Last year my daughter was four, old enough to stay awake for our Passover Seder, but not quite old enough to sing the four questions, the role traditionally assigned to the youngest child. Instead, she was delighted to score what seemed to her to be the best job in the world: Chief Frog Wrangler. However, frogs alone do not constitute ten plagues, so I set about trying to concoct something visual for the other nine. And once we had the plagues, we needed someone to inflict them on. I have recently discovered that you can obtain actual figurines of Moses and Pharaoh, but not from anywhere near where we live. Thus it came to pass that Moses and Pharaoh were created from cardboard tubes and pipecleaners, and they made our Seder so much fun that we have booked them to appear again this year.
Initially this was going to be a Passover craft for my Shabbat Tot group and I found instructions for making a cardboard Moses on the internet. My first effort was decorated by my daughter, who may have been subconsciously channelling Joseph and his Technicolour Dream Coat.
So I decided to dress Moses up more elegantly, by glueing some fabric scraps to the outside of the cardboard tube rather than using paper. At this point I realised that the paper arms would not really match the new look, so I ditched them in favour of threading through a pipecleaner. I also decided I wanted a less cartoon-like face, so I used google images to search for a more realistic (?) version of Moses. This returned way too many photos of Charlton Heston, but eventually I found one of the very talented Ben Kingsley.
For Pharaoh I also wrapped fabric around a cardboard tube and inserted pipecleaner arms. For his head I attached a picture of King Tut. (I know this is actually his death mask, but seriously, how much more Pharaoh-y could you get?) The finishing touch was bending his arms so that he is “walking like an Egyptian”. Personally I think he looks awesome!
So, last Seder Moses and Pharaoh battled it out, and my daughter had a great time showering down plagues of hail/locusts/frogs etc. Then a few days later I discovered she had fed him to a lego crocodile for good measure. That’ll teach him to be mean to us!
I am convinced there are more ways to spell gregger/grogger/gragger than there are ways to spell Hanukkah/Chanukah! But it doesn’t matter how you spell it or what it looks like, as long as it makes enough noise to drown out the name of Haman, right?
This is a cheap yet durable Purim noisemaker which is easy to make using a variety of things you can find at home.
You will need:
1. An empty plastic bottle (with lid). Small ones are easiest to hold and shake. This year we used ice tea bottles.
2. Things to put in that will make a noise. Anything goes – rice, dry lentils, uncooked pasta, buttons, craft bells… the list is endless. You don’t need very much – if you look at the picture above, the amount of “rattly stuff” does not even reach the bottom of the decorative label. Rice by itself makes a soft noise which is quite pleasant, but add anything else and it sounds quite cacophonic when shaken energetically (which is the only way most 4 year olds know how to shake!) To make it fun to look at, I dyed some rice with food colouring.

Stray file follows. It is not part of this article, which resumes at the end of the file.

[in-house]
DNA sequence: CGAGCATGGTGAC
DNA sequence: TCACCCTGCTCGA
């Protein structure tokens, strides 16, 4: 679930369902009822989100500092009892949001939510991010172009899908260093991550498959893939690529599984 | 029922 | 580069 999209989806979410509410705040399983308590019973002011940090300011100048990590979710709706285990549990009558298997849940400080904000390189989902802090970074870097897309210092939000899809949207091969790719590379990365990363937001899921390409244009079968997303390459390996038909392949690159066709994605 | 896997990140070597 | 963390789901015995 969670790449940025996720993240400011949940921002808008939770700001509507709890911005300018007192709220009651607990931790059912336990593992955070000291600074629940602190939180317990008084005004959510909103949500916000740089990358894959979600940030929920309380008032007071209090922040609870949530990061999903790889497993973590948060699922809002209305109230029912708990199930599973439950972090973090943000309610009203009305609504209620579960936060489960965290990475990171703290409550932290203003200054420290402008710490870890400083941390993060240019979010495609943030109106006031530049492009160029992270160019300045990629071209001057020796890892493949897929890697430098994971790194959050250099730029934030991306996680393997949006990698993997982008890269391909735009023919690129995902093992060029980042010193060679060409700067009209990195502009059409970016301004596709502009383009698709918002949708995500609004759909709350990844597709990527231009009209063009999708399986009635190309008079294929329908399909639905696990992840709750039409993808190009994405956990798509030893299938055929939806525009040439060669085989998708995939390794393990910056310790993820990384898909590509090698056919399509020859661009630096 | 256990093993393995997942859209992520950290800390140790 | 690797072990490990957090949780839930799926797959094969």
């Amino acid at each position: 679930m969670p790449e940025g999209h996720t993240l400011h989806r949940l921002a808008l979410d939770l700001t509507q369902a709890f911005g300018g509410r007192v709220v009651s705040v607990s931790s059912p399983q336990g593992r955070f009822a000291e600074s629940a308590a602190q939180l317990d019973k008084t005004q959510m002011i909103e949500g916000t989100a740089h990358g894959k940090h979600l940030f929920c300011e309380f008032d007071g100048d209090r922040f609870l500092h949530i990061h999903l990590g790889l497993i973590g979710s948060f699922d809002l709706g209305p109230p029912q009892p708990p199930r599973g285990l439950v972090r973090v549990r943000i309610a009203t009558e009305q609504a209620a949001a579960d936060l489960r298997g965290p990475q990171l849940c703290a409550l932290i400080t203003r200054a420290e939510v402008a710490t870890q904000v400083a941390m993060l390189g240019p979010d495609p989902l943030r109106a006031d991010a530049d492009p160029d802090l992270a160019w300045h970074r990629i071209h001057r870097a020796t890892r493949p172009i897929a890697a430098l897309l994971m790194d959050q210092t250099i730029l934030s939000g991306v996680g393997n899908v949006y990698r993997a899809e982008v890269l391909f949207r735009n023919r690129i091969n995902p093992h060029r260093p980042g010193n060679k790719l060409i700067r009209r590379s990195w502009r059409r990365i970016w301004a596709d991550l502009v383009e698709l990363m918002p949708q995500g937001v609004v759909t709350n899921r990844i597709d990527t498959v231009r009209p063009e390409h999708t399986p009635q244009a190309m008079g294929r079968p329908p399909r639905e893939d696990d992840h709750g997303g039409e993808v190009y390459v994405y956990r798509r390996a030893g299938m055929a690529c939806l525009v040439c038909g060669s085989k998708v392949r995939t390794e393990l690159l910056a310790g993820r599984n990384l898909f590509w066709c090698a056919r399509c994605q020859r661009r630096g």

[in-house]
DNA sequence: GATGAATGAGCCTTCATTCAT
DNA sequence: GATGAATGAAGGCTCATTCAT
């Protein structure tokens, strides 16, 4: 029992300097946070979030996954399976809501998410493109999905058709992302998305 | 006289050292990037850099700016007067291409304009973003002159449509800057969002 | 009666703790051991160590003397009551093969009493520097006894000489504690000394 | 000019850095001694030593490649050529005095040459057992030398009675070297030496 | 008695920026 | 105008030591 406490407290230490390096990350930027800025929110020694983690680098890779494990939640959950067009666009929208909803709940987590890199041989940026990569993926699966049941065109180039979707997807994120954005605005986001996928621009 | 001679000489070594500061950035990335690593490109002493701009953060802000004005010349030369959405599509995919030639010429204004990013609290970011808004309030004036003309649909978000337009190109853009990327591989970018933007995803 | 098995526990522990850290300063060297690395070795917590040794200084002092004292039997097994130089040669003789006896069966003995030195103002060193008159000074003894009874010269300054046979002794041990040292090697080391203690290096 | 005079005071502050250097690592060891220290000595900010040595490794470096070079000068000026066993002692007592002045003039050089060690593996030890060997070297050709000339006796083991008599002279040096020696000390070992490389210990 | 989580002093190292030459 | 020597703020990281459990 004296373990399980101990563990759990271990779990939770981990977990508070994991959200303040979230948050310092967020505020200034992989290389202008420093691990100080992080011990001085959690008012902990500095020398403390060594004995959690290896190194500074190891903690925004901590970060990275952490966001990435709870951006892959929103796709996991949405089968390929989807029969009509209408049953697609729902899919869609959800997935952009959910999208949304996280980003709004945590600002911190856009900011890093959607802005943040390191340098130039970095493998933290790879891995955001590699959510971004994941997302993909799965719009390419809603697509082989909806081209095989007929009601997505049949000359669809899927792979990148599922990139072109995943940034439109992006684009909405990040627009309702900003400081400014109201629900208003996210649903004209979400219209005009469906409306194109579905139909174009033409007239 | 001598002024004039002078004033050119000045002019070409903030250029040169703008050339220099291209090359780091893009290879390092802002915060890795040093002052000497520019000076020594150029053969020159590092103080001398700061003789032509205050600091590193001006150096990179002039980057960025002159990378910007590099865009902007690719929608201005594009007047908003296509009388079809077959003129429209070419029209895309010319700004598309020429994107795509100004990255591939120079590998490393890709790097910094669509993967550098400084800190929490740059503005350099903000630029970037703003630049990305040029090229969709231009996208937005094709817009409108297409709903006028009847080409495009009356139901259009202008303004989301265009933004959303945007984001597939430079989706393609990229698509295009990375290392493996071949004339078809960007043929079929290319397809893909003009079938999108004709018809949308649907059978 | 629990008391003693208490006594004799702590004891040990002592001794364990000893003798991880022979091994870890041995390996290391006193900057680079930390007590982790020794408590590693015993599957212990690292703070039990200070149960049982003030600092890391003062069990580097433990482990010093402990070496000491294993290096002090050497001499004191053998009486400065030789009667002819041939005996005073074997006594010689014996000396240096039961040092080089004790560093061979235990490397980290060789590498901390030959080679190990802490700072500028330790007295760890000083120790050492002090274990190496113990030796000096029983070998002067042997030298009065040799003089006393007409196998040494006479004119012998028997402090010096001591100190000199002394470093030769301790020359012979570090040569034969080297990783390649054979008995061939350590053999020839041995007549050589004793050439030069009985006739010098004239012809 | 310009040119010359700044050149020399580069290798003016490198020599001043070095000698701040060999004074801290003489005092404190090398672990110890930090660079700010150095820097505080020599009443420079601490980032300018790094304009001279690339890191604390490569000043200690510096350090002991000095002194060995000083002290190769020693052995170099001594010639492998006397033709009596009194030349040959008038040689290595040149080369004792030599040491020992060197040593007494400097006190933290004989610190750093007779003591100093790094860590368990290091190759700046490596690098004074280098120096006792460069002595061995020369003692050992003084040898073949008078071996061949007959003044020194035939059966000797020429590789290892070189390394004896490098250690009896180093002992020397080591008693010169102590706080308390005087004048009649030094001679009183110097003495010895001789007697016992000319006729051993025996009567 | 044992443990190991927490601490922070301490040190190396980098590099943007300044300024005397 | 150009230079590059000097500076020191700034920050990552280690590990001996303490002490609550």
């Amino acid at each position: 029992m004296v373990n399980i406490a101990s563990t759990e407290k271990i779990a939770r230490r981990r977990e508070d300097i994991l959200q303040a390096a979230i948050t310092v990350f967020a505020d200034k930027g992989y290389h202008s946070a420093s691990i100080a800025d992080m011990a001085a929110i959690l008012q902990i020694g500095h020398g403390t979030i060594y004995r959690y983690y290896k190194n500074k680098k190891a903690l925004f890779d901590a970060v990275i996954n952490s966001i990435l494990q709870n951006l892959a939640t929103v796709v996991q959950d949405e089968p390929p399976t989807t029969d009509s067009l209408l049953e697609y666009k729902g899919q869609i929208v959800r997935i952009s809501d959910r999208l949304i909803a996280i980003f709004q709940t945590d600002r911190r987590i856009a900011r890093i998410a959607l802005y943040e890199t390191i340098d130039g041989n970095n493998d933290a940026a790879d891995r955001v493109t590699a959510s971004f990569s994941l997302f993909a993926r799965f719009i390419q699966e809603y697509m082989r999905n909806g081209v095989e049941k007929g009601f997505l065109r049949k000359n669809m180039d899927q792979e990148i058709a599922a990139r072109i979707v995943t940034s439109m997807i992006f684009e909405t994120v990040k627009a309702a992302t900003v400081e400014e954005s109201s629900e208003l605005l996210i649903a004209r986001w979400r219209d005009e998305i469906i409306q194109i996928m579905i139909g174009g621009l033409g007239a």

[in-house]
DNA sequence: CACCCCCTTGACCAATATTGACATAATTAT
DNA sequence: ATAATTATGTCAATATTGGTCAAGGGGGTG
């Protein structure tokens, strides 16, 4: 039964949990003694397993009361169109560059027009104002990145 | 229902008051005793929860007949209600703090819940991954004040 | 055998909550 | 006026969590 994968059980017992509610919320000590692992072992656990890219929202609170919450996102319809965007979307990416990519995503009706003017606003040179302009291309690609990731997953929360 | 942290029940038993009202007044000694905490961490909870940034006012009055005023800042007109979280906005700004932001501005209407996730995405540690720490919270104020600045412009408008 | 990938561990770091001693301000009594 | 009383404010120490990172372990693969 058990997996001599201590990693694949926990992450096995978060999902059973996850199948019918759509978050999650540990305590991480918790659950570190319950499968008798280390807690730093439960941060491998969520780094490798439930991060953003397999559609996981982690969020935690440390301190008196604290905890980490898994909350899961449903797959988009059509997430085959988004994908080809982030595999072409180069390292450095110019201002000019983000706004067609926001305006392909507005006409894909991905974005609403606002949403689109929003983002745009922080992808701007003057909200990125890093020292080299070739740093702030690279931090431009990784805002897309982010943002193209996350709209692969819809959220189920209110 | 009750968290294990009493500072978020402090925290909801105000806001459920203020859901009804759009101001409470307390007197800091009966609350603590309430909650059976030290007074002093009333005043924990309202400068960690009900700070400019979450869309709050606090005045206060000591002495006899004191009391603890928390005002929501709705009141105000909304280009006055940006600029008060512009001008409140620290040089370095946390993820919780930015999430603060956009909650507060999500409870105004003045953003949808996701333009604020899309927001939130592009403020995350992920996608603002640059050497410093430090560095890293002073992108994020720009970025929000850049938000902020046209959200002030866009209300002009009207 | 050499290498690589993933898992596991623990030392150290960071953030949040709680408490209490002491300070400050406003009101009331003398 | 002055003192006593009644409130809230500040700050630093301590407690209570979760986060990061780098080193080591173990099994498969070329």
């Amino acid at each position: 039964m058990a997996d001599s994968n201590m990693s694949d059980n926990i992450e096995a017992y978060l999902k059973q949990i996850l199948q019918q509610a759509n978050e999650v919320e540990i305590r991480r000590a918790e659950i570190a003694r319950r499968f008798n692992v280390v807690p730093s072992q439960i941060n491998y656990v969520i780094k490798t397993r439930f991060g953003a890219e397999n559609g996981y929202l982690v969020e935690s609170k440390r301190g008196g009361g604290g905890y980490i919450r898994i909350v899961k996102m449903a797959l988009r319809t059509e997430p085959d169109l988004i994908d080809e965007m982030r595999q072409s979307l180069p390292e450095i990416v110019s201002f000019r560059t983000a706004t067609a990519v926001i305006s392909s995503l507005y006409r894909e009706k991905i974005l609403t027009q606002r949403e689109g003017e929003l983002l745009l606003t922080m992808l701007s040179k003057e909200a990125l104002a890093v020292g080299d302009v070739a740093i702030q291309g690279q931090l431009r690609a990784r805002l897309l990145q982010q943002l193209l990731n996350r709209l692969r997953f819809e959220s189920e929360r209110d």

(Tip from someone who has been there: don’t knock over a bottle of food colouring unless you really want to do a lot of cleaning up.) Two or three drops in a small zip-lock bag of rice is plenty. If colouring pasta it helps to add a little white vinegar and to let the finished product dry on a tray, but rice will just soak up the excess moisture along with the colour.
3. Strong tape to hold the lid on the finished noisemaker (not shown on photo above), unless you want to be sweeping the contents off your floor or extracting them from the mouth of some curious toddler.
4. (Optional) Materials to decorate the outside of your noisemaker. In past years we’ve tied curling ribbon streamers around the neck of our plastic bottle. This year the kids decorated a strip of cardboard (preprinted with Happy Purim) and sticky-taped it to the outside of the bottle.
Then we read out our child-friendly version of the Megillat Ester, added some visuals with our Purim spoon puppets, and shook those greggers/graggers/groggers for all they were worth! It was great fun!
Here are some little designs we made up with our fuse beads (perler beads, hama beads) and the small square pegboard: two shabbat candles, a kiddush cup and challah, and the words Shabat Shalom. (I normally spell shabbat with two “b”s but that would not fit on my little pegboard.)